Socializing. This may actually be the hardest thing of all to do thanks to my geographical isolation, but the lack of it over the last few years is a big part of the reason the depression has gotten such an increasing foothold in my life. Social media helps, but I crave personal interaction, which is mostly nonexistent for me these days. Admittedly, I also tend to be a very affectionate person, and both through the geographic isolation and an unhappy marriage, my life has been almost completely devoid of affection for the last few years.

It’s not a coincidence that my only real regret in both of my death dreams this year was being cheated out of time I would have otherwise spent with family and friends. I’ve sent a few small messages to people like what I would send if I really were dying, but so far – depression’s whispers aside – it doesn’t feel like nearly enough yet.

Exercise. This always makes me feel better on multiple levels, and is also one of the first things I quit doing when the depression sets in hard. Knowing this, and knowing that being overweight and out of shape is one of my biggest triggers, means that I need to find ways to keep in the habit of working out every week no matter what. Which brings me to…

Pushing Through. The “just do it” mentality. As I said, the depression usually isn’t crippling, so this comes with varying degrees of difficulty. But while it helps me complete tasks like caulking bathtubs, it doesn’t do much of anything for making me feel better – except to remove potential little triggers from my path.

Writing. This is something that’s become a trigger in itself, which is especially sad to me because writing used to be my most effective way to push my way out of an episode.

Where I am now is deep in the process of realization that what I want from writing has changed. It used to be that I wanted to be a full-time writer, do nothing but write novels all the time. But now having published several books, it’s slowly dawned on me that what I really want is simply to write, without the hassles and frustrations of the business side of publishing – moreso now that publishers have dumped a big chunk of the business responsibilities, particularly marketing, into the author’s lap. Even many large publishers nowadays won’t accept your book submission if it doesn’t come alongside your marketing plan. I also don’t like the idea of being pigeon-holed into one genre (as I’ve also written about here before) since my books jump back and forth across genres.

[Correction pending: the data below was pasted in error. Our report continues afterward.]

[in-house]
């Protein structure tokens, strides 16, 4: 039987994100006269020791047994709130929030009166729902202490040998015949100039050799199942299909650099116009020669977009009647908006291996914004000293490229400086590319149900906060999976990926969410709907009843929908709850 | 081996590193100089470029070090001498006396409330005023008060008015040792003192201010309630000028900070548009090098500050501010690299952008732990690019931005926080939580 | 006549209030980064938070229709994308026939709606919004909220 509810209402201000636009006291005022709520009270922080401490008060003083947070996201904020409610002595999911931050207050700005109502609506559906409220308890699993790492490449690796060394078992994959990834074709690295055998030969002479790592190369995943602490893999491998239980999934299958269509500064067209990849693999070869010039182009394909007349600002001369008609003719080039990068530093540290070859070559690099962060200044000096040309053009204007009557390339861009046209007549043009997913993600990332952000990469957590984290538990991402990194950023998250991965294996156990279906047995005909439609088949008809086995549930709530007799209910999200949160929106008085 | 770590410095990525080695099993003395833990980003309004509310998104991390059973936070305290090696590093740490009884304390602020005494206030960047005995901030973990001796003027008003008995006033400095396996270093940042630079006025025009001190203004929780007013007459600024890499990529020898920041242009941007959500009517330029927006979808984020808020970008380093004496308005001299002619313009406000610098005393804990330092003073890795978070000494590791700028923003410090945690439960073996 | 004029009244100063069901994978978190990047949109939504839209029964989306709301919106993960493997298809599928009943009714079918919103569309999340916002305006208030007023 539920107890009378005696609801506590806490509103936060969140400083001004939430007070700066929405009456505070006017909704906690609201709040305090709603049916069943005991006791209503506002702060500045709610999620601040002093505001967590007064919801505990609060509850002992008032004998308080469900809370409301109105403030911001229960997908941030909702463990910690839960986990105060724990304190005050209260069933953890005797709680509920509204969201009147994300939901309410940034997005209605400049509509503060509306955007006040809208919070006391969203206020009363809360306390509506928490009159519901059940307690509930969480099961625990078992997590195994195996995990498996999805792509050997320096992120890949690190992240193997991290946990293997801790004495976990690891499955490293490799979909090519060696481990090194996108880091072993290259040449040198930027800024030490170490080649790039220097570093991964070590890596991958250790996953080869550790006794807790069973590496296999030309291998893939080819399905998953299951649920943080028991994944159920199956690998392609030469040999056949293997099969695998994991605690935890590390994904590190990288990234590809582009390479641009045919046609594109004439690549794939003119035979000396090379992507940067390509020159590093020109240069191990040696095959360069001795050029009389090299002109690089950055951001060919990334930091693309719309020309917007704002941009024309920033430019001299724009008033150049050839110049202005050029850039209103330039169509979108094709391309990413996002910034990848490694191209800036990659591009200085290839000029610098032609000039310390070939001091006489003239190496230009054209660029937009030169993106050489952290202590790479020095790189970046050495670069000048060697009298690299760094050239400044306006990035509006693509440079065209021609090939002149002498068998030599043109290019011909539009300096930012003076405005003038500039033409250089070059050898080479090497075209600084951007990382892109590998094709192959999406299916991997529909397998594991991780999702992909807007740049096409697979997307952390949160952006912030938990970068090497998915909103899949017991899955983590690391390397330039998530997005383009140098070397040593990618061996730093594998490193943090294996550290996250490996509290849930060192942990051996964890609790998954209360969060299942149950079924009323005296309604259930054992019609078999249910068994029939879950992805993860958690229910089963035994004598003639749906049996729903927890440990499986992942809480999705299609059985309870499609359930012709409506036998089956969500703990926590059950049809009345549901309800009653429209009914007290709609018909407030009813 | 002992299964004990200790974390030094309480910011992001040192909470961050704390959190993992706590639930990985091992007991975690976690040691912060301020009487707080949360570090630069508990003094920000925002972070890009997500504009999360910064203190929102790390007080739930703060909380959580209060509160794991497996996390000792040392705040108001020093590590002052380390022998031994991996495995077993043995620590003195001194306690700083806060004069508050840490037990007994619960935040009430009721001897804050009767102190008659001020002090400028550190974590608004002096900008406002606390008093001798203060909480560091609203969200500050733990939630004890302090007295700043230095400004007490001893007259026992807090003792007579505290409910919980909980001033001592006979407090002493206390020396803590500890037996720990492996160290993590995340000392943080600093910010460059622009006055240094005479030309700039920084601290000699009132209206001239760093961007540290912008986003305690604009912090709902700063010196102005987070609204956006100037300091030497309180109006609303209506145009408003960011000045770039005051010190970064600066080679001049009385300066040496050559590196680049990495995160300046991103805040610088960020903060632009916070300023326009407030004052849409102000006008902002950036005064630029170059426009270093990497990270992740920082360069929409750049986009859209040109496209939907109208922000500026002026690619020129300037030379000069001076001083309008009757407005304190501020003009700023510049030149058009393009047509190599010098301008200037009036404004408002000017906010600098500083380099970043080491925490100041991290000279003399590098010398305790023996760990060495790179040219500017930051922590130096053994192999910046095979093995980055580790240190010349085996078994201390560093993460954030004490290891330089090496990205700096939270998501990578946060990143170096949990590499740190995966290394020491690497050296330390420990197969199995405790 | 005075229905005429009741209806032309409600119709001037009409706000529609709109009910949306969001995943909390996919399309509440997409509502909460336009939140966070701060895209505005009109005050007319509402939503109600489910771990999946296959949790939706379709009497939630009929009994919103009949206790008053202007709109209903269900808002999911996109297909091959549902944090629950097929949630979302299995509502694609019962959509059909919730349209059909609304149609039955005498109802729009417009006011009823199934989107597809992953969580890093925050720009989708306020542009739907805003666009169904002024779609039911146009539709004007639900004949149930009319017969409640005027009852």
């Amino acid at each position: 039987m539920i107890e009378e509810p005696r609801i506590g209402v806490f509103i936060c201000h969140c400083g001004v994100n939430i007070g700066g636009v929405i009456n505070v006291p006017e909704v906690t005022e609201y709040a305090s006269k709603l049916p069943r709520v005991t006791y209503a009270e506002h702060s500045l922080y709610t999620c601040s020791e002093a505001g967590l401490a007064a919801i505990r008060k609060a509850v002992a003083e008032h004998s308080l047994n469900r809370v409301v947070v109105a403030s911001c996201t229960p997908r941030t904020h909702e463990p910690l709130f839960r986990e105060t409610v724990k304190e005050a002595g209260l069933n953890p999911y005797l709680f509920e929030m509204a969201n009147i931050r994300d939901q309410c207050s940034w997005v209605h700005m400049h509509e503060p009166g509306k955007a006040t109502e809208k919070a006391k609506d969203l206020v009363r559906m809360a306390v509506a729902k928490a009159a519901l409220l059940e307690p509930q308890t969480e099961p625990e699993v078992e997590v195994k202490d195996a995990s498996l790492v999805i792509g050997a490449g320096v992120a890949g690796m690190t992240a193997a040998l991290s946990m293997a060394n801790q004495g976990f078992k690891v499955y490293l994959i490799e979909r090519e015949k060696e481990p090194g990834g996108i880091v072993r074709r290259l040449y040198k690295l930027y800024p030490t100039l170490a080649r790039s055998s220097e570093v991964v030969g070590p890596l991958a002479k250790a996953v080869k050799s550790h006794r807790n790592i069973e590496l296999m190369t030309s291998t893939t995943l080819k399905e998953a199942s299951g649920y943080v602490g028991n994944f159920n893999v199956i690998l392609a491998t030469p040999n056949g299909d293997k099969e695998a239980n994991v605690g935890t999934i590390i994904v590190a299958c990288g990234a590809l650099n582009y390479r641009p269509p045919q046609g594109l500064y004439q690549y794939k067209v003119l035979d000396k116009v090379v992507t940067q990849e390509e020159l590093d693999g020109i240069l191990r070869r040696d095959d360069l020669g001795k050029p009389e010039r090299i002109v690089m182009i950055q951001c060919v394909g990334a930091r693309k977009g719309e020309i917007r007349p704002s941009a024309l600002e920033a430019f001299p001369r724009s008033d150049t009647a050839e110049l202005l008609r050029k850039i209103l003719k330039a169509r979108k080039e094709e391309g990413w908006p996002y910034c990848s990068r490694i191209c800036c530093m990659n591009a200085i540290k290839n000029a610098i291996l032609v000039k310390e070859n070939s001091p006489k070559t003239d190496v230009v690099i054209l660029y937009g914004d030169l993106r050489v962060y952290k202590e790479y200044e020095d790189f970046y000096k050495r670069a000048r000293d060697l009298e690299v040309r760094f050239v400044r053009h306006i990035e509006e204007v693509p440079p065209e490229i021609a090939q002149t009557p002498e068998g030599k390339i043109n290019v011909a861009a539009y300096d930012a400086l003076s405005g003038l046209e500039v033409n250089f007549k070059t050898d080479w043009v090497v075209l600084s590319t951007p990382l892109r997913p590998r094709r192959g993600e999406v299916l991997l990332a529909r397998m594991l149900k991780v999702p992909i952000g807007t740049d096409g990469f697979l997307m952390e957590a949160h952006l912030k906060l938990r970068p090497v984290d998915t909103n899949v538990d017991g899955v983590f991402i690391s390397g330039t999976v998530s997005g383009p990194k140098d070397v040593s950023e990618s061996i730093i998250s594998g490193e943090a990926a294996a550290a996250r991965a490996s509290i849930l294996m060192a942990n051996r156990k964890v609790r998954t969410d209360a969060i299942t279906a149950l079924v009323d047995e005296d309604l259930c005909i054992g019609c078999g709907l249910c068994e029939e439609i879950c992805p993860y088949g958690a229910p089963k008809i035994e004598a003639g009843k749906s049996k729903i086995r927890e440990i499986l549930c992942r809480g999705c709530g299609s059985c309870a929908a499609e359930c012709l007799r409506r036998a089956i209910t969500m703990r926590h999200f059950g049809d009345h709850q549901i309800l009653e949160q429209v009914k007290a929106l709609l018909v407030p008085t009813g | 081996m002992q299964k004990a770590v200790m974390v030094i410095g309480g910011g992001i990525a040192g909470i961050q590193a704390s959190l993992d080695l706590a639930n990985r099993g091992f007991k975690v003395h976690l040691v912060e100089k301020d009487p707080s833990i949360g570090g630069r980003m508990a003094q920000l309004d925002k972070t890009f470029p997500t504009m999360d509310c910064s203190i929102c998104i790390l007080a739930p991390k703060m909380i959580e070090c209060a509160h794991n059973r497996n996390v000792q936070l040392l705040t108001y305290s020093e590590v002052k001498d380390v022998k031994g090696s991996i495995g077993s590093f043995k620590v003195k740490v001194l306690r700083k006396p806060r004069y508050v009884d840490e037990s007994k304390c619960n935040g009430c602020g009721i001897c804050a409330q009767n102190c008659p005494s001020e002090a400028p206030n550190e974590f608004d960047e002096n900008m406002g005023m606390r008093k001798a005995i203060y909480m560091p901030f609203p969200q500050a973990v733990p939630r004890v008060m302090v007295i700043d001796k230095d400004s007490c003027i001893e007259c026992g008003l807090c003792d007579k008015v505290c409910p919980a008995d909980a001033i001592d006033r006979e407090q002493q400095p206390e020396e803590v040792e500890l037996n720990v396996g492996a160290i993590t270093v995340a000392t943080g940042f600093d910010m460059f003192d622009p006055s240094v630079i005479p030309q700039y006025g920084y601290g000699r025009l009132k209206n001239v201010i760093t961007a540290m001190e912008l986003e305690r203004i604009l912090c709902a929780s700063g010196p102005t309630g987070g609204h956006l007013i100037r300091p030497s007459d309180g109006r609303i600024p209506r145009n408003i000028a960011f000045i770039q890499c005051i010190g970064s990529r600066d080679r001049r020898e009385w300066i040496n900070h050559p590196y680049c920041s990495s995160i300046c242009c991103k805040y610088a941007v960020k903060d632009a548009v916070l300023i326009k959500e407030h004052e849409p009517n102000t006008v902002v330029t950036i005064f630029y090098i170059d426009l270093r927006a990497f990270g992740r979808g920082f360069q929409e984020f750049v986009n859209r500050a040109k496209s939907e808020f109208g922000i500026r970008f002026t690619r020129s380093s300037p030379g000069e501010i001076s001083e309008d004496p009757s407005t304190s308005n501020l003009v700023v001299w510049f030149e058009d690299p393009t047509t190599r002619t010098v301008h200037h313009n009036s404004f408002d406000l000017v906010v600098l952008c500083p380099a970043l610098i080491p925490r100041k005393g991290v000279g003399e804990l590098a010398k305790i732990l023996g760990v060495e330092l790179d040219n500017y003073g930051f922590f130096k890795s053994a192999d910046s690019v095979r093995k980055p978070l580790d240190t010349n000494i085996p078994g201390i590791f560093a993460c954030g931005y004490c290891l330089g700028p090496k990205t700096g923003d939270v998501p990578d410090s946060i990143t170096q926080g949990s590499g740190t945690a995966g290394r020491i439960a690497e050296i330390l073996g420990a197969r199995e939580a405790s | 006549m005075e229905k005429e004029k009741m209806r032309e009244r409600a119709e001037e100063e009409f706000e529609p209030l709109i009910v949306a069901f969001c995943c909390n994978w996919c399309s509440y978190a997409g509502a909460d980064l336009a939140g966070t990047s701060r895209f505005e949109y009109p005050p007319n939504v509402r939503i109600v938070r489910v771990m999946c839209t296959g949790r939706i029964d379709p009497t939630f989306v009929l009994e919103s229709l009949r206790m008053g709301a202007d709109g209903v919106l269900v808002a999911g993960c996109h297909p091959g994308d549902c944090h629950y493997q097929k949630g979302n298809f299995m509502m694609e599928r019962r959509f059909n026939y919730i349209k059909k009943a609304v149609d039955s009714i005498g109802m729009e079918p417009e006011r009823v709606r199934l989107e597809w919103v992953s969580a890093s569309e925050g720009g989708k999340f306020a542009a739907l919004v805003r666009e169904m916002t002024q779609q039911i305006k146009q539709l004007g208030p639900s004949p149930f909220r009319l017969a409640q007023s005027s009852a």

The only reason I haven’t self-published yet is because I know my books need a good, firm editor, which I’m not when it comes to my own work. But if I felt confident that the unpublished ones were good, I’d just self-publish, mention it on social media (though no more than I already do anyway), and get on with writing the next one.

The depression, meanwhile, has been having a field day with this. You’re not good enough to get more books published. The ones you published aren’t really that good. Why haven’t you started a new book in all these months? You’ll never be able to write anything good again.

If those mental attacks seem contradictory, they are. Consistency is depression’s hobgoblin. In the middle of a black pit, there’s no place for logic.

Reading. Now that I’ve finished off a big piece of contract writing work – review-writing that kept me more heavily occupied for longer than I expected –  time to do more personal writing and reading both has reopened. And for my reading, I’m mainly focusing on spiritual works that are detailed explorations into how our physical lives connect with our spiritual ones that are just beyond a veil, hidden from immediate sight but more transparent with seeking.

At the moment I’m still reading Jane Roberts’ The Coming of Seth. I looked briefly (I thought) at her The Early Seth too, then got immediately hooked because the first thing it dealt with was the same kind of dream work I’m trying to do. I’ve also been poking at Thomas Merton’s The Wisdom of the Desert, anecdotes about the ancient Desert Fathers who took up solitary and small communal monastic lives in Egypt starting in the 4th century A.D. Merton writes about people who are a lot holier than I’m likely to ever be, but there’s a lot of wisdom in there too.

And finally, thinking about death. I don’t mean morbidly or suicidally. I mean contemplating my death dreams that I wrote about the other day – more specifically, the regrets when I thought I was dying. In the first dream, the time lost with loved ones was my sole regret. The second was almost wholly this, adding only that I hadn’t published one particular novel, the one I’d wanted to write the most and the longest before it was actually set to paper. It’s one thing to wonder academically what you would do if you knew you were dying; it’s another to viscerally feel it, even when you wake up moments later and realize you’ve been rescued from that reality.

The death dreams have done wonders when it comes to decelerating my desire to be gone.

Restarting my spiritual explorations, and all of the resulting contemplating and realizations springing out of them, really does feel like I’ve dodged a bullet. I have no doubt the depression would have continued getting worse otherwise. I’m still only on the first steps of this path that used to be so familiar and welcome to me, but I’m breathing easier than I have in a long time.